SFGN's Women and Equality Special Issue

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This Saturday, August 26 is Women’s Equality Day, the date chosen to commemorate the 1920 ratification of the 19th Amendment to the Constitution, granting women the right to vote. Women’s Equality Day is traditionally proclaimed each year by the sitting president. There has been no such announcement yet this year.

Although President Trump declared March, Women’s History month, in June, Politico reported that President Obama’s Council on Women and Girls, established in 2009, had gone dark under the Trump administration. Earlier this month, New York Governor Andrew Cuomo responded by establishing the state’s own council on women and girls.

Women’s Equality Day was first proclaimed in 1973, following the Women’s Strike for Equality, on Aug. 26 1970, rallying for issues including equal opportunity in the workforce, political rights for women, and social equality in relationships, free childcare, and the right to choose abortion, and during ongoing arguments regarding the Equal Rights Amendment over ending legal distinctions between men and women in terms of divorce, property, employment and more -- Not a far cry from the issues we found ourselves still marching for this January.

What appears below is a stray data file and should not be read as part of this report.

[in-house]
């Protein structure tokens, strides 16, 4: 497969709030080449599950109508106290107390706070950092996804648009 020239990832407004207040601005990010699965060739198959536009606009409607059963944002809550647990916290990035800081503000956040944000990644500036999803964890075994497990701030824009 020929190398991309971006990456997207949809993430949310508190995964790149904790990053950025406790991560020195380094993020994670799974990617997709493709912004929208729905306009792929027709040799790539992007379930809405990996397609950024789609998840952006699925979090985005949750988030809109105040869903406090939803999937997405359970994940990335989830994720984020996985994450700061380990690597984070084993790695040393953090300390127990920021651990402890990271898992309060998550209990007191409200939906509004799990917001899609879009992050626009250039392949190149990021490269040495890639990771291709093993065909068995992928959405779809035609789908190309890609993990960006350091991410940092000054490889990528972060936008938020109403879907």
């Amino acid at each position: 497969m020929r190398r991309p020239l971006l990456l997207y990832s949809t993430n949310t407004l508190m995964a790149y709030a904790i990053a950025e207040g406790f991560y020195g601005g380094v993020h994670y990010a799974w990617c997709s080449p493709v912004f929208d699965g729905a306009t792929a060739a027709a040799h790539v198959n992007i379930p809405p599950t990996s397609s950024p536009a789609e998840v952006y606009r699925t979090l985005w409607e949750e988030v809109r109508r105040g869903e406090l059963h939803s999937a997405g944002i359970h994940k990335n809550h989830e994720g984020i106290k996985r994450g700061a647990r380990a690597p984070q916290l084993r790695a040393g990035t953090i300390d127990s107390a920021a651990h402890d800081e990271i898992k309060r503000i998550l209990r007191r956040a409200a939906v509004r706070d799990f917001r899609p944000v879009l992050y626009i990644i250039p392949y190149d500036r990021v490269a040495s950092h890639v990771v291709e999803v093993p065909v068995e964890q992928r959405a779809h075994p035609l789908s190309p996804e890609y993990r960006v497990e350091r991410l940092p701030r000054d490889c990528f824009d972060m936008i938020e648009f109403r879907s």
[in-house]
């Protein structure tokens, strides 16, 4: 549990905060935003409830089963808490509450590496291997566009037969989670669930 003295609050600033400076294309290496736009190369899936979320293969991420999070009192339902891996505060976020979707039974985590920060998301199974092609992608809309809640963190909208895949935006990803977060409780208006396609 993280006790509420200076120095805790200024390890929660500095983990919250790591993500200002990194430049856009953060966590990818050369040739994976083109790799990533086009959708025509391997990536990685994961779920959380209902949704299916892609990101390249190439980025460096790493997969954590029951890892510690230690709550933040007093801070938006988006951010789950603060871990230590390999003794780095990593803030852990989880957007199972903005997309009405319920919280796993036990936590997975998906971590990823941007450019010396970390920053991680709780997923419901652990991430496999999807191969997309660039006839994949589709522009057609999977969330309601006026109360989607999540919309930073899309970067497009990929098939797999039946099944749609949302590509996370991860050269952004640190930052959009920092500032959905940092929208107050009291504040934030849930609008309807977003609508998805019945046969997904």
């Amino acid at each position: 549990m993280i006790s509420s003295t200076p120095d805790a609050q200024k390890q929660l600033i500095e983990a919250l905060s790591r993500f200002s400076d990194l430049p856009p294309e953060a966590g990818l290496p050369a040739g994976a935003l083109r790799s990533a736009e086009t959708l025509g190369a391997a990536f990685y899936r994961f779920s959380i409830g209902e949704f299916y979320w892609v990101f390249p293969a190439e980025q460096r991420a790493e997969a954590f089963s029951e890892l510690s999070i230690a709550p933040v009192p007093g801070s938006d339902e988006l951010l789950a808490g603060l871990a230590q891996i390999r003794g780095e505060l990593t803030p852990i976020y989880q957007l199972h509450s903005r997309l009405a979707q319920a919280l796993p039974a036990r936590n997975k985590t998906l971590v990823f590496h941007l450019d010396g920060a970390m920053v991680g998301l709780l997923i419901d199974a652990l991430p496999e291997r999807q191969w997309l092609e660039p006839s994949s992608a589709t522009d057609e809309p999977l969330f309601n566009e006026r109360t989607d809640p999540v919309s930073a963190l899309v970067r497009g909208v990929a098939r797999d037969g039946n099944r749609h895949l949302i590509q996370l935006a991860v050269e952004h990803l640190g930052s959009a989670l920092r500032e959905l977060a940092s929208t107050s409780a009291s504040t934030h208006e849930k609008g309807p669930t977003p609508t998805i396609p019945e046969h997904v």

January’s Women’s March estimated to be one of the largest single day protests in the U.S., the day after President Trump’s inauguration, saw the country rallying for those causes with a renewed focus on LGBT equality, racial justice, gun control, and more.

In advance of Women’s Equality Day, SFGN looked at health and wellness issues including disparities in LBT cancer screening and treatment, IVF options for women starting their own families, and gender bias in sports. We spoke to women about representation, in the arts and through activism. And we spoke with South Florida LBT women about their roles as business leaders, religious leaders, athletes, artists and activists who work to balance inequalities, to provide leadership in the workplace, and to strengthen their communities. Consider it SFGN’s own council on women and girls.